By Adrian Swinburne – Head of Consumer Sector at 42 Technology
Within the consumer packaged goods industries – sectors that are a major focus of 42 Technology’s work – we often see our clients investing in the creation of innovative new product ideas, only for those ideas to fail due to the limitations of existing manufacturing capabilities or capex restrictions.
These ideas might hold the promise of securing significant new revenues, either through delivering new consumer experiences or by addressing new use cases or consumption opportunities, but short-term capex constraints can take precedent over longer term opportunities.
At worst ideas might simply get axed when handed over to the production engineering teams with a dismissal on the basis of “we can never manufacture that!”.
If this barrier could be eliminated early in the NPI process, then how many of these innovative new product ideas might make a more smooth and successful transition into the factory?
In our work we are often presented with challenges such as …
we’d love to create a new product that exploits this opportunity we have identified, but need to ensure that any new product is manufacturable using our existing assets
And it is in this type of project where the 42 Technology team’s mix of creative product design coupled with practical process engineering has proved to be successful.
Rather than innovating in isolation of the practicalities of manufacturing, what if the capabilities of your existing manufacturing assets are used as the seeds for that product innovation?
By thinking more broadly about what your assets can, and importantly, can’t do, it may be possible to identify new compelling product attributes that can easily be realised with no or minimal new capital investment.
This is what we mean when we talk about asset driven innovation.
New products should be motivated by addressing genuine market and consumer needs rather than trying to, perhaps artificially, construct a new product proposition around an interesting piece of technology. Market pull is always likely to triumph over technology push.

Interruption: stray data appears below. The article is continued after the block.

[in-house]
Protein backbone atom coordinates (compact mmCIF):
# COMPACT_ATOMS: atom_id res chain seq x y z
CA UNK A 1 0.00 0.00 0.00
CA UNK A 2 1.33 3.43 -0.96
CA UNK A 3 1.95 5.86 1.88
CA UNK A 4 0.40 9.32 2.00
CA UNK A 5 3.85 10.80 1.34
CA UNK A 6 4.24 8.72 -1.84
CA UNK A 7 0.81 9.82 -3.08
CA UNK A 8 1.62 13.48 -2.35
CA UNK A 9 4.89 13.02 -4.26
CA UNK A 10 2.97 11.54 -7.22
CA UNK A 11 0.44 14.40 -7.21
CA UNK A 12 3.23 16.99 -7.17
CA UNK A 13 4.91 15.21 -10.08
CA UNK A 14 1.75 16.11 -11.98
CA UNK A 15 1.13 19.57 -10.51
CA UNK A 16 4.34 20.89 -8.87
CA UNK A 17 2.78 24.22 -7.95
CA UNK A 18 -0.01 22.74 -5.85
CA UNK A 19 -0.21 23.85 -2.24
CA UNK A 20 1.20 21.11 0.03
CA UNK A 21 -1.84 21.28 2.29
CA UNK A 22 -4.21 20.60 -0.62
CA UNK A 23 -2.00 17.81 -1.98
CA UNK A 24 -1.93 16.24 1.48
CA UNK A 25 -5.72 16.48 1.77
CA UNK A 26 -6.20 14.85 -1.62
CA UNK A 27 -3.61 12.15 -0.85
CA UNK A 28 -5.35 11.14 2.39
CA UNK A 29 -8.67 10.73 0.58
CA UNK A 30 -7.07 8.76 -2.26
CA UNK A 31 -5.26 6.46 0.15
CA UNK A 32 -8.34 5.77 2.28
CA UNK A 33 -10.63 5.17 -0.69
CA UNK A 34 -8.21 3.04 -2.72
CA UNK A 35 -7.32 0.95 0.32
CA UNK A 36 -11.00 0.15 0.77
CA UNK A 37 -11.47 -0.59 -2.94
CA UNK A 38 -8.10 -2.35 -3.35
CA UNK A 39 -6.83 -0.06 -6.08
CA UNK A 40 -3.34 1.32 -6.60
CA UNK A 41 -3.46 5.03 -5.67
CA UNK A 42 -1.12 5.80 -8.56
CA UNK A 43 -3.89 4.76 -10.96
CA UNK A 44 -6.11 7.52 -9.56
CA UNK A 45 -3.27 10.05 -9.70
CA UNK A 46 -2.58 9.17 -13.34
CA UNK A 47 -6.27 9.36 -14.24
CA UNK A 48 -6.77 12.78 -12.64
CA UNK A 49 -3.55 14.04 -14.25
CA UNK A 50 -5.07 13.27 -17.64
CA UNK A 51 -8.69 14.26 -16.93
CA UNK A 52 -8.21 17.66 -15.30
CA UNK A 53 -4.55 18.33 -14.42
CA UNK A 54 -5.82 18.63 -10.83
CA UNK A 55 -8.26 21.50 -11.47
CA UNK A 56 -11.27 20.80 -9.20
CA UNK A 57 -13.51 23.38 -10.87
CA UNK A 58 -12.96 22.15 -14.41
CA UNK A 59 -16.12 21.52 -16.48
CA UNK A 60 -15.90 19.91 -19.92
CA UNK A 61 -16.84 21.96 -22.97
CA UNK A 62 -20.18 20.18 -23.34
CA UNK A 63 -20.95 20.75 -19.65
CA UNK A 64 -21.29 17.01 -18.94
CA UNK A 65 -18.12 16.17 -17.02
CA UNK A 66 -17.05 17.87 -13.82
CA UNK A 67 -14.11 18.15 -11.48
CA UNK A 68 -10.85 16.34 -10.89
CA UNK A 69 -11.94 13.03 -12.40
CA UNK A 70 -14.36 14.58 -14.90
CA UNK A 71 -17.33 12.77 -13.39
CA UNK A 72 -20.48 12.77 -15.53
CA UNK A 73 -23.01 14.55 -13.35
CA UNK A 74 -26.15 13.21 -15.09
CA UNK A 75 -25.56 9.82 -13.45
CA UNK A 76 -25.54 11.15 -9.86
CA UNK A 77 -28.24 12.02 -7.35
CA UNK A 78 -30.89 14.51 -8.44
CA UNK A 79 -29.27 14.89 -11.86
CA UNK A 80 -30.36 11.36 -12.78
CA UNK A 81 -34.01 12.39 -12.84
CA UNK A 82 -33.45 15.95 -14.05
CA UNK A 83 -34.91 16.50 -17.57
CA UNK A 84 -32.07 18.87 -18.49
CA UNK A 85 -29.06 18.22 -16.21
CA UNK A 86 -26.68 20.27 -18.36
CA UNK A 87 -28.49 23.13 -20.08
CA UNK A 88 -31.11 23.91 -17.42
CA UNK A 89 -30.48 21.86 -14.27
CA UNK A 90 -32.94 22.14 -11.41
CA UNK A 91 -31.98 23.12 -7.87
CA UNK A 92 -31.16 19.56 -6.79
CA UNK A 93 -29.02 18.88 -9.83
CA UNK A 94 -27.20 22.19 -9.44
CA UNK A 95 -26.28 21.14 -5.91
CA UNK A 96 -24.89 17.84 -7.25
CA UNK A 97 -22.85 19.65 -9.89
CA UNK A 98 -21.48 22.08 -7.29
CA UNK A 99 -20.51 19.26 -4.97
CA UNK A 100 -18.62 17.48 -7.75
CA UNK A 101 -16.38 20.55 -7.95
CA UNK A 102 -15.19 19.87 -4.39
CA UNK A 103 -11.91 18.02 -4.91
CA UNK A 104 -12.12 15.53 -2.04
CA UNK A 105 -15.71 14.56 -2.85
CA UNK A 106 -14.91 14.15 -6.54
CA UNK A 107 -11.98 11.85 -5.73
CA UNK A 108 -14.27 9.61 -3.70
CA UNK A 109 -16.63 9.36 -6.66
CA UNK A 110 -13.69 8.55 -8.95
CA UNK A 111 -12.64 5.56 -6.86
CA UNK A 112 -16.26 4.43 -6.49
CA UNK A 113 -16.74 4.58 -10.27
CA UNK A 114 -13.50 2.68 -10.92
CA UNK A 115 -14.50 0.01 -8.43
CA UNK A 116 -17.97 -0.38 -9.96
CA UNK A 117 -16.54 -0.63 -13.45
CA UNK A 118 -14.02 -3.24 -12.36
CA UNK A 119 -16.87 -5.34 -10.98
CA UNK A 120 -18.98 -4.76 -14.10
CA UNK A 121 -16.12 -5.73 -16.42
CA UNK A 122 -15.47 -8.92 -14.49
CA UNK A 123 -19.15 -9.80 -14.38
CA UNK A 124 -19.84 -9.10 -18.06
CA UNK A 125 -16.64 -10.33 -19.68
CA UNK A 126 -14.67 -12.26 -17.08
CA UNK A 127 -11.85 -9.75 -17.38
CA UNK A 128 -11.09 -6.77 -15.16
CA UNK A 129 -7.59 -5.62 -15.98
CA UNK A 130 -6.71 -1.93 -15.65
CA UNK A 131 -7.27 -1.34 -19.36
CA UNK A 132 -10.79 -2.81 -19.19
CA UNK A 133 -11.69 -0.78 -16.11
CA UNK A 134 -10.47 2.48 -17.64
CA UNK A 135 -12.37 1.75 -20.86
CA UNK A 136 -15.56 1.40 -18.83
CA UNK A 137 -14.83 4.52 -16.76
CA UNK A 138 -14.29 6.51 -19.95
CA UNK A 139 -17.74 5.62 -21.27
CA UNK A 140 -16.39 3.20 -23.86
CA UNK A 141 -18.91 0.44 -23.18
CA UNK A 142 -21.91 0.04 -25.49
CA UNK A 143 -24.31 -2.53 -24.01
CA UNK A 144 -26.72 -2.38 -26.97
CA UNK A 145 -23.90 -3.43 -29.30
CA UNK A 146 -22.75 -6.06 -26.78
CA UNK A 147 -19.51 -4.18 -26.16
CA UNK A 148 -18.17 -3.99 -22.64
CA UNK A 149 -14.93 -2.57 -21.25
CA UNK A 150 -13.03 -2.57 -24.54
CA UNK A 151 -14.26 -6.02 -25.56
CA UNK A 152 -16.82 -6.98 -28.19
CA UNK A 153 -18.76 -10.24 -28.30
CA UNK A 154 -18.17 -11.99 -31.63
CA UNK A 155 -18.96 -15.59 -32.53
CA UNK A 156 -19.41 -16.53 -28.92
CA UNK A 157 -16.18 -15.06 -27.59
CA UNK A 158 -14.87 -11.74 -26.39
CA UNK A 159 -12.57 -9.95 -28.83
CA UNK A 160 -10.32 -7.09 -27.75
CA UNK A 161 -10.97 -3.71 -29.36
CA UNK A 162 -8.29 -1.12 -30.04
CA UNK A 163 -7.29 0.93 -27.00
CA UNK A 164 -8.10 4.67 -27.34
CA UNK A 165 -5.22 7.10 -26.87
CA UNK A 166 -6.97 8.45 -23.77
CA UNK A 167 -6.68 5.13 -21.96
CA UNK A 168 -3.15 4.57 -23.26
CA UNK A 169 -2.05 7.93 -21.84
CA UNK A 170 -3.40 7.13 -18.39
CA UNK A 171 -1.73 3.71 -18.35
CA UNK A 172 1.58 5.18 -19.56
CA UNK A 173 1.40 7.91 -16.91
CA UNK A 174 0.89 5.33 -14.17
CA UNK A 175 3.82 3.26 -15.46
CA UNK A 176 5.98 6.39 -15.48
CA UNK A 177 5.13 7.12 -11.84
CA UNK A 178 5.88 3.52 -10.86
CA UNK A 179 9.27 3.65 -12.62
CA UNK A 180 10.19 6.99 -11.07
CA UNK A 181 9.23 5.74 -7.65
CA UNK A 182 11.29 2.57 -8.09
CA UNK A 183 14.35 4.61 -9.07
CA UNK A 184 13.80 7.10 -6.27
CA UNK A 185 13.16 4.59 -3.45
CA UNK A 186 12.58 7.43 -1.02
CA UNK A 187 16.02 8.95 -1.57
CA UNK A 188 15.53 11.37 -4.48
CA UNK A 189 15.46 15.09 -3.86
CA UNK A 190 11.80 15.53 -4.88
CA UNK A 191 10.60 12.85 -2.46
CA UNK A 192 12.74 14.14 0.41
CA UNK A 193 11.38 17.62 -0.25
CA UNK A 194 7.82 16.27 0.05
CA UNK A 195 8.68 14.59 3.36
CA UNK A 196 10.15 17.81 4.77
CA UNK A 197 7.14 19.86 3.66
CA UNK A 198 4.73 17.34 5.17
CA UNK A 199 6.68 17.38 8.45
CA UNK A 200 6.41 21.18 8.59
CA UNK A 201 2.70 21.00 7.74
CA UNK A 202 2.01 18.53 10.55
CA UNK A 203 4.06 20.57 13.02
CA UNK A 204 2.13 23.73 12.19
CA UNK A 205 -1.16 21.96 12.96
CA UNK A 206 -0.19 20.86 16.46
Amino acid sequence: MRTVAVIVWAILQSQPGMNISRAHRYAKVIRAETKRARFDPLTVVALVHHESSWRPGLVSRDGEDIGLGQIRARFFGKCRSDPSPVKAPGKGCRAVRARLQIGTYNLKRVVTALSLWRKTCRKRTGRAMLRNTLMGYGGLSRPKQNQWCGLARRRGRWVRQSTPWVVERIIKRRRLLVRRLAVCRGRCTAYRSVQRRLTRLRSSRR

So isn’t asset driven innovation simply technology push in the context of manufacturing capabilities?
To some extent, yes, but with some important differences.
Technology push might be seen as trying to answer the question “what new products might this exciting new technology enable?” and that might lead to identification of compelling new ideas. But rarely does this process lead to a well-developed proposition that can (or should) immediately be taken forward. At minimum, robust market assessment is needed to validate that there is genuine value in the new proposition, and that it will deliver tangible benefits compared to the current solutions. Often findings are less positive than expected.
Asset driven innovation is in many ways akin to this technology driven approach, but endeavours to answer the questions …
what other unsatisfied market needs might the capabilities of our manufacturing assets be able to deliver, and how far might we be able to extend the envelope of those capabilities beyond what we currently understand?
By deconstructing manufacturing assets into their component parts, each of which will currently be performing a distinct and well understood function within the overall manufacturing process, the capabilities of each of those parts can be explored in depth to understand the full range of capability that might exist at that stage of the process. The complete spectrum of capabilities can then form the framework to explore how those latent capabilities might be exploited in the realisation of new products.
As for technology push, the market assessment must still be carried out, but at least it is on the basis of a product for which manufacturing practicality has already been validated.